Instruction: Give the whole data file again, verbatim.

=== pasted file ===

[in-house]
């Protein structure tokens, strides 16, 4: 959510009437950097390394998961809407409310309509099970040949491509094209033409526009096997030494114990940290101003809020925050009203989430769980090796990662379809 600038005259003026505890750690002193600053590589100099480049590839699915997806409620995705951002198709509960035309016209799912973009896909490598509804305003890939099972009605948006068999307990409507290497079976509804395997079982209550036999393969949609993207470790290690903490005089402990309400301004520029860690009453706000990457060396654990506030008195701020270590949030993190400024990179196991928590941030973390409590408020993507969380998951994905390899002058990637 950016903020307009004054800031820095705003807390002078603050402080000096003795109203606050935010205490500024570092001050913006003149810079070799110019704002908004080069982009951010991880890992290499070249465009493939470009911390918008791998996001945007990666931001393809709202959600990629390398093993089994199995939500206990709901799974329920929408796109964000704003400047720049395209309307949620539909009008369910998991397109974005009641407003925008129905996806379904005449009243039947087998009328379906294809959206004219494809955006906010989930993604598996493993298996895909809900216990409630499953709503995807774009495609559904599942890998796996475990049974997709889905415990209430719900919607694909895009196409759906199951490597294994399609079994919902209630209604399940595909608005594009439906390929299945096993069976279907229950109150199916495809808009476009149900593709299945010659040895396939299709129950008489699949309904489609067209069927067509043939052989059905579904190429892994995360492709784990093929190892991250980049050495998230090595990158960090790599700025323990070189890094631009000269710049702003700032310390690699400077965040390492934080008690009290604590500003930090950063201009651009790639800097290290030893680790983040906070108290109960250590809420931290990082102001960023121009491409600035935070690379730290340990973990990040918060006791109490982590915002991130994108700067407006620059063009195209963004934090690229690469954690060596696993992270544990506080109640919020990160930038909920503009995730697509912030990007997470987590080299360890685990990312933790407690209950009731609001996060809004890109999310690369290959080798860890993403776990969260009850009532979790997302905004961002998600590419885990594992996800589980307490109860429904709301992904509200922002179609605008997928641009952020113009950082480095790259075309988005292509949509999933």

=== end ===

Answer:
[in-house]
């Protein structure tokens, strides 16, 4: 959510009437950097390394998961809407409310309509099970040949491509094209033409526009096997030494114990940290101003809020925050009203989430769980090796990662379809 600038005259003026505890750690002193600053590589100099480049590839699915997806409620995705951002198709509960035309016209799912973009896909490598509804305003890939099972009605948006068999307990409507290497079976509804395997079982209550036999393969949609993207470790290690903490005089402990309400301004520029860690009453706000990457060396654990506030008195701020270590949030993190400024990179196991928590941030973390409590408020993507969380998951994905390899002058990637 950016903020307009004054800031820095705003807390002078603050402080000096003795109203606050935010205490500024570092001050913006003149810079070799110019704002908004080069982009951010991880890992290499070249465009493939470009911390918008791998996001945007990666931001393809709202959600990629390398093993089994199995939500206990709901799974329920929408796109964000704003400047720049395209309307949620539909009008369910998991397109974005009641407003925008129905996806379904005449009243039947087998009328379906294809959206004219494809955006906010989930993604598996493993298996895909809900216990409630499953709503995807774009495609559904599942890998796996475990049974997709889905415990209430719900919607694909895009196409759906199951490597294994399609079994919902209630209604399940595909608005594009439906390929299945096993069976279907229950109150199916495809808009476009149900593709299945010659040895396939299709129950008489699949309904489609067209069927067509043939052989059905579904190429892994995360492709784990093929190892991250980049050495998230090595990158960090790599700025323990070189890094631009000269710049702003700032310390690699400077965040390492934080008690009290604590500003930090950063201009651009790639800097290290030893680790983040906070108290109960250590809420931290990082102001960023121009491409600035935070690379730290340990973990990040918060006791109490982590915002991130994108700067407006620059063009195209963004934090690229690469954690060596696993992270544990506080109640919020990160930038909920503009995730697509912030990007997470987590080299360890685990990312933790407690209950009731609001996060809004890109999310690369290959080798860890993403776990969260009850009532979790997302905004961002998600590419885990594992996800589980307490109860429904709301992904509200922002179609605008997928641009952020113009950082480095790259075309988005292509949509999933």